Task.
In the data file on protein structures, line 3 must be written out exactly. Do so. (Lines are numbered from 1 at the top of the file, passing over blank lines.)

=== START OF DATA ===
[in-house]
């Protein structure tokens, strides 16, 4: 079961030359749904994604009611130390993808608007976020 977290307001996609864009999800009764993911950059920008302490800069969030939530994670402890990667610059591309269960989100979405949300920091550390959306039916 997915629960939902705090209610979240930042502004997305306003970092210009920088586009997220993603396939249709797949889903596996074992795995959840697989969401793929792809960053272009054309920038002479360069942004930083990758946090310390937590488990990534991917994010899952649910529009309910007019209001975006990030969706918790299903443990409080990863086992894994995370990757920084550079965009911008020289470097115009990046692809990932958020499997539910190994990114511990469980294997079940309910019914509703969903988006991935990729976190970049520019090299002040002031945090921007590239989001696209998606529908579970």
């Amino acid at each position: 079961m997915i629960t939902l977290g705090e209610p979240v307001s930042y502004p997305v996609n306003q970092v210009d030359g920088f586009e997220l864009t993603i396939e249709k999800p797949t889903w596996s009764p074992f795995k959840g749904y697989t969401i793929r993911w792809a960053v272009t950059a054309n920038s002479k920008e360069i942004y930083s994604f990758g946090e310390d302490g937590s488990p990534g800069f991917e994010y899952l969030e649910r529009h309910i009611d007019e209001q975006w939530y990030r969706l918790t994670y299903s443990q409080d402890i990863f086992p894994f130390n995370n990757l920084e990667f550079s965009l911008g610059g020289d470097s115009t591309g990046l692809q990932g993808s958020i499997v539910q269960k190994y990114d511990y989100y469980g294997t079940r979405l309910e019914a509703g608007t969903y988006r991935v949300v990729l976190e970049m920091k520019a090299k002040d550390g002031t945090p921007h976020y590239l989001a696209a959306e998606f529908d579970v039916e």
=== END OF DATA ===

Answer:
């Amino acid at each position: 079961m997915i629960t939902l977290g705090e209610p979240v307001s930042y502004p997305v996609n306003q970092v210009d030359g920088f586009e997220l864009t993603i396939e249709k999800p797949t889903w596996s009764p074992f795995k959840g749904y697989t969401i793929r993911w792809a960053v272009t950059a054309n920038s002479k920008e360069i942004y930083s994604f990758g946090e310390d302490g937590s488990p990534g800069f991917e994010y899952l969030e649910r529009h309910i009611d007019e209001q975006w939530y990030r969706l918790t994670y299903s443990q409080d402890i990863f086992p894994f130390n995370n990757l920084e990667f550079s965009l911008g610059g020289d470097s115009t591309g990046l692809q990932g993808s958020i499997v539910q269960k190994y990114d511990y989100y469980g294997t079940r979405l309910e019914a509703g608007t969903y988006r991935v949300v990729l976190e970049m920091k520019a090299k002040d550390g002031t945090p921007h976020y590239l989001a696209a959306e998606f529908d579970v039916e």